The stranglehold that has been COVID-19’s grasp on Maine high school sports for a full calendar year, according to reports, appears to be loosening.

According to Mike Lowe of the Portland Press Herald, the Maine Principals’ Association announced on Friday, March 12 it will be able to hold regional and state championship events for baseball, softball, tennis, track and field and lacrosse.

It will be the first time the MPA has sponsored regional or state playoffs since the 2019-20 winter season.

This is good news for spring athletes, coaches and fans after schools lost the 2020 spring campaign.

The association, which governs member school's varsity sports, is able to offer championships because the state modified the risk levels in its Community Sports Guidelines earlier Friday.

A news release from the Maine Department of Economic and Community Development, which oversees the Community Sports Guidelines, stated “the Maine Principals’ Association has committed to aligning its guidance for school sports with this revised guidance for community sports.’

Sports considered “moderate risk,” such as baseball, softball, lacrosse and track and field, will be able to include “in-person competitions between teams in different geographic areas within Maine.” Tennis is regarded as a “low-risk” sport and is able to conduct competition against teams from other states.

Pitchers and catchers reportedly are allowed to report to baseball and softball teams on Monday, March 22, with other spring student-athletes to begin on Monday, March 29.

Official competitions, tentatively, are slated to begin on Thursday, April 15. However, while the MPA aligned its guidelines with the Community Sports Guidelines, it has not officially corresponded with school athletic directors with official word or specific guidance on spring sports.

MPA Executive Director Mike Burnham said masks will continue to be worn for the foreseeable future at events and while fans will be permitted to attend games outside, all must continue to monitor gathering limits as it pertains to COVID-19 protocols.

"This is certainly good news and we are excited at the prospect of having a spring season," said Burnham. "There will still be some restrictions in place, the wearing of masks by athletes, coaches, officials, and spectators being one; maintaining six feet of distancing by people not in your family circle being another. Now that we are moving forward with a season, once the guidelines have been revised, we will work on the schedules and where the championships may be held. Hopefully, by June the colleges will have opened up and will allow outside groups to access their facilities."

On Friday, March 5, Gov. Janet Mills announced changes in gathering limits that will directly impact outdoor sports. On Friday, March 26, the gathering limits will increase to 75 percent, while on Monday, May 24 it will increase to 100 percent.

Maine had its first documented case of COVID-19 on March 12, 2020, while three days later, Mills declared a civil state of emergency. At that time, the MPA also canceled the remainder of the winter’s unified basketball season.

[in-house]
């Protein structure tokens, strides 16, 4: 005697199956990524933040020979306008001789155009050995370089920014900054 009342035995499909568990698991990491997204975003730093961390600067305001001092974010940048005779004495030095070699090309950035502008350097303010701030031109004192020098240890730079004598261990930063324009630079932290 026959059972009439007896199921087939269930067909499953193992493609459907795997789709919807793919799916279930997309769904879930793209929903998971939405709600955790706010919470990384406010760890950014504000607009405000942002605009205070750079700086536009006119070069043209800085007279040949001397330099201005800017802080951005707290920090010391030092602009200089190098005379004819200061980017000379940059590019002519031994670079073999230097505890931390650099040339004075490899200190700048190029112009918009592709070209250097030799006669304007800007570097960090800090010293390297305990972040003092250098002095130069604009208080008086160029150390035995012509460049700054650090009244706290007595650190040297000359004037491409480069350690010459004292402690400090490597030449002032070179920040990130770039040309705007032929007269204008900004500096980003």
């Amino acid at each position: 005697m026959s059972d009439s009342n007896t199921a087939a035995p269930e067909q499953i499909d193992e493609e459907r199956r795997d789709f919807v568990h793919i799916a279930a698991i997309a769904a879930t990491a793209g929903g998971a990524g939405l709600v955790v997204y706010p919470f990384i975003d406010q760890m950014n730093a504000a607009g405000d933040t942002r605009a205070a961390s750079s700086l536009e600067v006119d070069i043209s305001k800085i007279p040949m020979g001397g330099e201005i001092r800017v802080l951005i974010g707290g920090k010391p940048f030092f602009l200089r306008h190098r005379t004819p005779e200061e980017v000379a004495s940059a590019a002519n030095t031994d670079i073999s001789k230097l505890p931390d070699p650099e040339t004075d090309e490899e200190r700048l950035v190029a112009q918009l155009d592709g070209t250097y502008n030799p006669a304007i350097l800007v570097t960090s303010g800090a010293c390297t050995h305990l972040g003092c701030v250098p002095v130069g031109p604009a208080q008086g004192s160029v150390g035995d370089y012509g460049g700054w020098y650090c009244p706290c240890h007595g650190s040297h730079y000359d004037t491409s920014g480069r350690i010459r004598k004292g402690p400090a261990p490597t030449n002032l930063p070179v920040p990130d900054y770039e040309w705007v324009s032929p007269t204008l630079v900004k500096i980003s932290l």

Then, on April 9, after remote learning was largely in place for schools throughout the state, the MPA formally announced the cancellation of the spring high school sports season.

Since that point, to say high school sports in Maine have been dramatically impacted would be an understatement.

The fall season saw no traditional high school football or volleyball as those sports were categorized as high risk in terms of transmitting COVID-19. Other sports such as soccer, field hockey, cross country and 7-on-7 flag football — the latter being the state’s alternative to traditional 11-on-11 tackle football — saw varying degrees of success.

Golf, the lone sport where social distancing is easily achieved and largely the norm, was the only sport to complete its season, albeit with regional regular-season competition.

Most sports that transpired were done with no fans in attendance and team personnel were expected to be masked at all times and to maintain social distancing whenever possible.

Most schools saw their seasons cut short due to some schools having documented cases of COVID-19 and others simply fell in the state’s yellow or red color-coded designations, recommending sports again being suspended.

Area high schools from Medomak Valley of Waldoboro to Searsport — and those in-between — were impacted.

Camden Hills canceled its fall seasons for all sports, but later changed its stance, allowing golf and cross country to return.

Area island high schools — Vinalhaven School, North Haven Community School and Islesboro Central School — opted not to have fall or winter sports seasons, though the Islesboro boys basketball team did play two games at the end of this season.

Winter school sports saw all traditional athletics other than wrestling — categorized as high risk — return for limited regular seasons, but with no official regional or state championship events.

The only sport to hold such an event will be cheering as that championship has the benefit of being held virtually.

Schools that participate in the state cheering championships must have their routines submitted to the MPA by Thursday, March 18. Those routines will be judged on Saturday, March 20, with routines and final results to be made public via a livestream on Saturday, March 27.

Mike Lowe and Deirdre Fleming of the Portland Press Herald contributed to this report.